Fiona's freestanding ceramic and crystocal plinth assemblages are named The Angel’s Share, an industry term for the portion of whisky lost in evaporation in the cask barrel. Here however, the phrase is a metaphor for the poetics of the temporal soul.
The assemblage’s composition, colour and rhythm are informed by Italian Renaissance painting; Duccio di Buoninsegna’s (d.1319), Maesta, in Siena and Giotto’s (d.1337), Padua, Scrovegni Chapel frescoes. Joseph Cornell's assemblages also have their place.
The assemblages' material process engages with modernism through the repetition of minimalist rectangles, visible process (press moulded clay, monoprinting, collagraphy) and the deconstruction of narrative into discrete components.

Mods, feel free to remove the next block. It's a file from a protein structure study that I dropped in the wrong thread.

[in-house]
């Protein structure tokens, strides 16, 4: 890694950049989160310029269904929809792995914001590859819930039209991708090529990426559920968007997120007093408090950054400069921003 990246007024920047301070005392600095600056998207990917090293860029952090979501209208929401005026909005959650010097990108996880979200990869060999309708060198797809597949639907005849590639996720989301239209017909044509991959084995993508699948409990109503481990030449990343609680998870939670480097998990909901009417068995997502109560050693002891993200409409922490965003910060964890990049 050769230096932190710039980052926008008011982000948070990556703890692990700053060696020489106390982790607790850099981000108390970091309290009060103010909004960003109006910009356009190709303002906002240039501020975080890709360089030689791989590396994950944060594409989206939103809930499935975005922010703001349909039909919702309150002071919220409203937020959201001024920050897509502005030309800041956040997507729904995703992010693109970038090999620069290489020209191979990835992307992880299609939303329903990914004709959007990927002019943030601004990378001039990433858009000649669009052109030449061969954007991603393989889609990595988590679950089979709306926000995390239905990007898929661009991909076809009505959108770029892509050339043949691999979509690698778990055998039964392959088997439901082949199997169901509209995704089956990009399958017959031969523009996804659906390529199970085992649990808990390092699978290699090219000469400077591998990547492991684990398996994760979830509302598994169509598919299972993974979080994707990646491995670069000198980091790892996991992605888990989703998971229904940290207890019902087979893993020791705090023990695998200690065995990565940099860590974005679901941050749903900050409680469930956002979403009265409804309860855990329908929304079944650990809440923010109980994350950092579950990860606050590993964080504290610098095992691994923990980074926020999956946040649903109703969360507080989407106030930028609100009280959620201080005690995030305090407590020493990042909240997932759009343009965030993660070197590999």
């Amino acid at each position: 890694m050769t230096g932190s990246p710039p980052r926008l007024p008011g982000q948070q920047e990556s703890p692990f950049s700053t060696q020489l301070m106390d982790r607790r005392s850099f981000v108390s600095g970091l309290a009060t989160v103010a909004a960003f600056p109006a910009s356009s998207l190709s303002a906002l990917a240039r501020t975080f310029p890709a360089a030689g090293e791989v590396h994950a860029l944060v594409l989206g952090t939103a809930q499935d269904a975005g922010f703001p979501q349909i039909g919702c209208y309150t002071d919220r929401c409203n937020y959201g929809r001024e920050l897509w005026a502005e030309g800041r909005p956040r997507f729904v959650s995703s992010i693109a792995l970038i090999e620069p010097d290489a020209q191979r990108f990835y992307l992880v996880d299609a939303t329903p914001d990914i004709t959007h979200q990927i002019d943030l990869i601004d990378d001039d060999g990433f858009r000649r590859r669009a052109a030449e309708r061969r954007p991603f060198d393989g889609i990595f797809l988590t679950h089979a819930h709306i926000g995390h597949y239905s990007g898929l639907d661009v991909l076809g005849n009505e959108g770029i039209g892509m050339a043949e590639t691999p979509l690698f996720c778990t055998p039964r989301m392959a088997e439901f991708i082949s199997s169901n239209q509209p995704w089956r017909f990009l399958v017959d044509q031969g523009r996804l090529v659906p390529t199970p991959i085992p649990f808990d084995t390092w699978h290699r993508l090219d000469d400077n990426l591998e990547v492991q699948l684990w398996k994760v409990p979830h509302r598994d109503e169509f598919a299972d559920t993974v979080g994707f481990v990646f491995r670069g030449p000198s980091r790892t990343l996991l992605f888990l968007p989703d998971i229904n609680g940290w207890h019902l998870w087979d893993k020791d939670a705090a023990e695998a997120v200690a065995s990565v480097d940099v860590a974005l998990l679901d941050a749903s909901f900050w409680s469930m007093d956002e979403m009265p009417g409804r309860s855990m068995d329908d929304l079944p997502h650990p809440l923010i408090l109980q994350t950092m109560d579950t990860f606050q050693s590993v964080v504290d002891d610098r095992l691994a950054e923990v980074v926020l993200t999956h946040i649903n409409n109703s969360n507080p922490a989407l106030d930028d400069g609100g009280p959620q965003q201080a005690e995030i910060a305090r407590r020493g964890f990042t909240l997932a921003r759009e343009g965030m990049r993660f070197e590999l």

The soul is domestic. It likes a house, (the rectangles in Fiona's assemblages) and it daydreams in this cosy place. These daydreams share certain properties for the soul reflects on itself through form and image. The rectangle is terrestial and the circle is aerial. There is cosmic tension between the two. In Fiona's work, these forms are present as themselves or embedded in motifs such as a shallow box, a recessed lair, a window, a beaker. Her ceramic rectangles and circles are repeated images of interiority locating the angel’s share, within the viewer who completes the work.
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